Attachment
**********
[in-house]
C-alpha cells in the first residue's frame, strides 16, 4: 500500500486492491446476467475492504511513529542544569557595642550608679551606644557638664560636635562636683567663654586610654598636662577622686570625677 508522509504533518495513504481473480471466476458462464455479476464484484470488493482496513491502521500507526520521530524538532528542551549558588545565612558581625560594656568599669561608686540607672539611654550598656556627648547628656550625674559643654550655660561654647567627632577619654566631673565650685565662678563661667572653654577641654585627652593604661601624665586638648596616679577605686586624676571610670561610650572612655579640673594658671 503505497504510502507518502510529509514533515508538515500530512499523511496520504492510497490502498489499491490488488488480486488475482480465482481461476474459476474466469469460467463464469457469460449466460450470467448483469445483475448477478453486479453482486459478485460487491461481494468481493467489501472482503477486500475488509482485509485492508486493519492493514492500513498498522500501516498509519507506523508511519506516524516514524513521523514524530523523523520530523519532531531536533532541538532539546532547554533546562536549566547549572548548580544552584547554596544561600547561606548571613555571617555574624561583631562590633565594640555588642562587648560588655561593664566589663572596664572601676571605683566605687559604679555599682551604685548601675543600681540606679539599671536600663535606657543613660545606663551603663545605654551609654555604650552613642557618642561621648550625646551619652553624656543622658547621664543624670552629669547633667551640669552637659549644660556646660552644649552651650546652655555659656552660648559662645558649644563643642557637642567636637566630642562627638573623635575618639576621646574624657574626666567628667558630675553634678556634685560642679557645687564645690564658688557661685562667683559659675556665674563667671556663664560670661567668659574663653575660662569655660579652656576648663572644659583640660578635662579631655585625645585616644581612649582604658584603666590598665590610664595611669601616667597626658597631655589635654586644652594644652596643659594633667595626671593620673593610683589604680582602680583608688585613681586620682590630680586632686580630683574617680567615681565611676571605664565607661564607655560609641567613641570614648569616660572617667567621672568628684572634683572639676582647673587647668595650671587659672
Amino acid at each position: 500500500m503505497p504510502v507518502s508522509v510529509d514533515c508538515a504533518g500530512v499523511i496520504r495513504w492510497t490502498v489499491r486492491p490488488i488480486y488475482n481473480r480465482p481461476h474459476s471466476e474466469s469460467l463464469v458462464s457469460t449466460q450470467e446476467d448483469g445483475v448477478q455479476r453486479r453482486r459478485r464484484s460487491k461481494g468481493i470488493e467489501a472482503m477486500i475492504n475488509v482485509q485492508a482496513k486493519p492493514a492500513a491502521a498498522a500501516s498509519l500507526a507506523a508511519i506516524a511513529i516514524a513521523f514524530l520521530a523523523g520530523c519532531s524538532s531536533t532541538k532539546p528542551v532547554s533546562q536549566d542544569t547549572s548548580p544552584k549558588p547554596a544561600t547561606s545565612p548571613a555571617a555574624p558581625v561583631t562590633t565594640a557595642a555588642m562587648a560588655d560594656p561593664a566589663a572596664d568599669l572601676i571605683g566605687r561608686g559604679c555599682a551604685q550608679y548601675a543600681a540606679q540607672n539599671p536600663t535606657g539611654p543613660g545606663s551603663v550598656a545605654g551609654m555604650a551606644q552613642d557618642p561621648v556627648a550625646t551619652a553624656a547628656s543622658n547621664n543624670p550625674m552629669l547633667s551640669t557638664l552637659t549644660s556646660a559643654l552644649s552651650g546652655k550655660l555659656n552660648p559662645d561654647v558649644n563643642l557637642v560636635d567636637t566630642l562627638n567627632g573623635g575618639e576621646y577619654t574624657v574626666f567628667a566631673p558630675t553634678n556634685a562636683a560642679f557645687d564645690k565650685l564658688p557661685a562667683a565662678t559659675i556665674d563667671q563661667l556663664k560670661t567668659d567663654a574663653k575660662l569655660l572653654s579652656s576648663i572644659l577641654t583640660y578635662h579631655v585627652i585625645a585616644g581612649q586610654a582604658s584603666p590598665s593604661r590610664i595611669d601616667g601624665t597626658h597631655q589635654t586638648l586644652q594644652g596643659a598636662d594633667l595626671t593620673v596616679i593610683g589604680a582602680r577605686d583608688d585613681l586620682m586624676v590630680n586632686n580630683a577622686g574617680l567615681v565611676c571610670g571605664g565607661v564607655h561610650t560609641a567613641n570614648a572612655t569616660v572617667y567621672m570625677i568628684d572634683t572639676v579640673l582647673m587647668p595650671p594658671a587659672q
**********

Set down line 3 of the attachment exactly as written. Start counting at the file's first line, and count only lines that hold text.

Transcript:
Amino acid at each position: 500500500m503505497p504510502v507518502s508522509v510529509d514533515c508538515a504533518g500530512v499523511i496520504r495513504w492510497t490502498v489499491r486492491p490488488i488480486y488475482n481473480r480465482p481461476h474459476s471466476e474466469s469460467l463464469v458462464s457469460t449466460q450470467e446476467d448483469g445483475v448477478q455479476r453486479r453482486r459478485r464484484s460487491k461481494g468481493i470488493e467489501a472482503m477486500i475492504n475488509v482485509q485492508a482496513k486493519p492493514a492500513a491502521a498498522a500501516s498509519l500507526a507506523a508511519i506516524a511513529i516514524a513521523f514524530l520521530a523523523g520530523c519532531s524538532s531536533t532541538k532539546p528542551v532547554s533546562q536549566d542544569t547549572s548548580p544552584k549558588p547554596a544561600t547561606s545565612p548571613a555571617a555574624p558581625v561583631t562590633t565594640a557595642a555588642m562587648a560588655d560594656p561593664a566589663a572596664d568599669l572601676i571605683g566605687r561608686g559604679c555599682a551604685q550608679y548601675a543600681a540606679q540607672n539599671p536600663t535606657g539611654p543613660g545606663s551603663v550598656a545605654g551609654m555604650a551606644q552613642d557618642p561621648v556627648a550625646t551619652a553624656a547628656s543622658n547621664n543624670p550625674m552629669l547633667s551640669t557638664l552637659t549644660s556646660a559643654l552644649s552651650g546652655k550655660l555659656n552660648p559662645d561654647v558649644n563643642l557637642v560636635d567636637t566630642l562627638n567627632g573623635g575618639e576621646y577619654t574624657v574626666f567628667a566631673p558630675t553634678n556634685a562636683a560642679f557645687d564645690k565650685l564658688p557661685a562667683a565662678t559659675i556665674d563667671q563661667l556663664k560670661t567668659d567663654a574663653k575660662l569655660l572653654s579652656s576648663i572644659l577641654t583640660y578635662h579631655v585627652i585625645a585616644g581612649q586610654a582604658s584603666p590598665s593604661r590610664i595611669d601616667g601624665t597626658h597631655q589635654t586638648l586644652q594644652g596643659a598636662d594633667l595626671t593620673v596616679i593610683g589604680a582602680r577605686d583608688d585613681l586620682m586624676v590630680n586632686n580630683a577622686g574617680l567615681v565611676c571610670g571605664g565607661v564607655h561610650t560609641a567613641n570614648a572612655t569616660v572617667y567621672m570625677i568628684d572634683t572639676v579640673l582647673m587647668p595650671p594658671a587659672q